UK house price growth shows signs of 'moderation' as average London home sells for more than £362,000, Nationwide says

But prices continue to increase on annual basis jumping to 9.5% in March

UK house prices showed more moderate growth in March, up by 0.4 per cent compared to 0.7 per cent in February and 0.8 per cent in January.

But the new Nationwide report indicates that on an annual basis house prices were 9.5 per cent higher than in March 2013, putting them around three per cent below the 2007 peak.

"There is little doubt that the recovery in the housing market is now firmly established," said Robert Gardner, Nationwide's Chief Economist, "with activity levels picking up and house prices recording their fifteenth successive monthly increase in March. There are some tentative signs of moderation, but viewed in annual terms, price growth is continuing to run at a robust pace."

The Nationwide figures show that all thirteen regions of the UK experienced annual house price rises in the first three months of 2014 with London house prices up 18 per cent year on year meaning that the price of a typical home in the capital is £362,699. This represents a 5.3 per cent jump in the last three months and the fastest rise since 2003.

Lucian Cook, director of residential research at Savills, tweeted that this rise could not continue endlessly. "Let's be clear," he said, "this level of price growth in London is not sustainable, it will have to slow.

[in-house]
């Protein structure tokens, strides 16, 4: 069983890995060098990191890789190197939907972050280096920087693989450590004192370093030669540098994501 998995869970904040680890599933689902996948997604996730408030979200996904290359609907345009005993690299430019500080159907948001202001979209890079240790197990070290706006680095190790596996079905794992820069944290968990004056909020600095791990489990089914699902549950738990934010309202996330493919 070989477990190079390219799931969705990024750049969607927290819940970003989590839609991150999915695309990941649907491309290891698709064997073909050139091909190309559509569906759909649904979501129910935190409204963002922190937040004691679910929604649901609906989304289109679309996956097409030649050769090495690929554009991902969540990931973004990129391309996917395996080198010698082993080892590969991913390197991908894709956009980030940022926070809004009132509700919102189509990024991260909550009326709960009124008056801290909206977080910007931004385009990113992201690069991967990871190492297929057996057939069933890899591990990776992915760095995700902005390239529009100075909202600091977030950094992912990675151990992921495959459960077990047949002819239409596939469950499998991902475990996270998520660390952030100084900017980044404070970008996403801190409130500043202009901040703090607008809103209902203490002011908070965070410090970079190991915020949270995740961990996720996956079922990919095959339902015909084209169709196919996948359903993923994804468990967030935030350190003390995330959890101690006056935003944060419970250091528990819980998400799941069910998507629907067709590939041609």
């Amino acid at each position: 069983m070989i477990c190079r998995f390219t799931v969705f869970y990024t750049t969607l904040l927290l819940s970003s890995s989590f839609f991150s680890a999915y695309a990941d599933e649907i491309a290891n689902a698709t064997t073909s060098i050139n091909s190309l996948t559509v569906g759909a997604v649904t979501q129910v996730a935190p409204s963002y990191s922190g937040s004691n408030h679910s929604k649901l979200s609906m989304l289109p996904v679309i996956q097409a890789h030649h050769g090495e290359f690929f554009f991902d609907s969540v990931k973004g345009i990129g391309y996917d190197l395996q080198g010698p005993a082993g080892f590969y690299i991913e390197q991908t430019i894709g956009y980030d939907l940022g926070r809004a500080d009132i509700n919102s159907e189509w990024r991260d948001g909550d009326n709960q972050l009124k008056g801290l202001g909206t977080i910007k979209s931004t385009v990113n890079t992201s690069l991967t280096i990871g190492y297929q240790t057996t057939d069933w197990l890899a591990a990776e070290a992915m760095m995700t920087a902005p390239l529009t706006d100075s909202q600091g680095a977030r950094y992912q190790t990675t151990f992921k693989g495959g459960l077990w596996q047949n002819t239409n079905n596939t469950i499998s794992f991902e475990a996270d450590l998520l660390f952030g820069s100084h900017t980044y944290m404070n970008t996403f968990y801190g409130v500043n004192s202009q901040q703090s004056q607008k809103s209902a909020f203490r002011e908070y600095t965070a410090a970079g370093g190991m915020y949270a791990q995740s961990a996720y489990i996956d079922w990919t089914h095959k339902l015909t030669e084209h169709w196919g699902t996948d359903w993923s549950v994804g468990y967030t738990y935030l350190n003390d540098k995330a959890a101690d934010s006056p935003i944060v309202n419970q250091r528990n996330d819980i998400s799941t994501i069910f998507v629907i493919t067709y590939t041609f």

"This will not completely comfort those worried about a house-price bubble," said Rory Penn, partner of London estate agency VanHan. "However, there are signs that growth is moderating This cooling will only be moderate, all things considered, given the continued strong demand from buyers combined with a structural lack of supply.

"Rising consumer confidence among borrowers, increased lending and government schemes such as Help to Buy, are all contributing to the uplift in property prices. London again led the surge, with the average property costing twice as much as elsewhere in the UK. This is causing more Londoners to stay put rather than make the natural progression out to the countryside, fearful that they will ever afford to buy in London again, and further contributing to the shortage of stock for sale in the capital."

However property expert Henry Pryor tweeted his scepticism about the figures this morning.

Nationwide's figures show the south-east experienced the largest rise, up just over 10 per cent. Prices in Northern Ireland were up 5.4 per cent year-on-year in the first three months of 2014 and Scotland saw a 7.6 per cent annual increase , but Wales was one of the few regions to see a slowing in annual price growth, from 6.1 per cent at the end of last year to 5.2 per cent.

Brian Murphy, Head of Lending at Mortgage Advice Bureau said: "Annual growth is certainly robust and mortgage finance is now far more accessible as lenders have been bolstered by an improved economic outlook, while mortgage rates continue to stay at record lows.

"However, supply continues to lag behind demand, and this problem must be tackled if homes are to remain affordable for first-time buyers. Investment in construction and recruitment of skilled labourers is essential if we are to keep the momentum of housing recovery going."

Earlier this week, figures from LSL Property Services revealed that eight out of ten of first time buyers expect prices to rise in the next 12 months, with nine per cent believing prices will rise by more than 10 per cent.